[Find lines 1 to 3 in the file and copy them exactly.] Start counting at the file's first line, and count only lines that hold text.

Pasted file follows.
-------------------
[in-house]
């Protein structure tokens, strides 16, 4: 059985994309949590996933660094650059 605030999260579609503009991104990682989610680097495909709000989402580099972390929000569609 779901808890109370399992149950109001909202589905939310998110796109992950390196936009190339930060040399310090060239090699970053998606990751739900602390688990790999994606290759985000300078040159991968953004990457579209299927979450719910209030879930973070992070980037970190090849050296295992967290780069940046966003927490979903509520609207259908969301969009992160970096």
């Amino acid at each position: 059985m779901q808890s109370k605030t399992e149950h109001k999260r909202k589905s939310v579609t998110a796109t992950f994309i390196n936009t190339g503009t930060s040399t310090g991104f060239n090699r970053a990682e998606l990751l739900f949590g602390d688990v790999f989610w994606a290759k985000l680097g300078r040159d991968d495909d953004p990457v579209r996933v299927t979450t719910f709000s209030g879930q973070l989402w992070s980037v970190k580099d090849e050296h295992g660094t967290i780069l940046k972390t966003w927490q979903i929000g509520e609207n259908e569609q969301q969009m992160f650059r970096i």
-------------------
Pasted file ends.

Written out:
[in-house]
């Protein structure tokens, strides 16, 4: 059985994309949590996933660094650059 605030999260579609503009991104990682989610680097495909709000989402580099972390929000569609 779901808890109370399992149950109001909202589905939310998110796109992950390196936009190339930060040399310090060239090699970053998606990751739900602390688990790999994606290759985000300078040159991968953004990457579209299927979450719910209030879930973070992070980037970190090849050296295992967290780069940046966003927490979903509520609207259908969301969009992160970096």
């Amino acid at each position: 059985m779901q808890s109370k605030t399992e149950h109001k999260r909202k589905s939310v579609t998110a796109t992950f994309i390196n936009t190339g503009t930060s040399t310090g991104f060239n090699r970053a990682e998606l990751l739900f949590g602390d688990v790999f989610w994606a290759k985000l680097g300078r040159d991968d495909d953004p990457v579209r996933v299927t979450t719910f709000s209030g879930q973070l989402w992070s980037v970190k580099d090849e050296h295992g660094t967290i780069l940046k972390t966003w927490q979903i929000g509520e609207n259908e569609q969301q969009m992160f650059r970096i």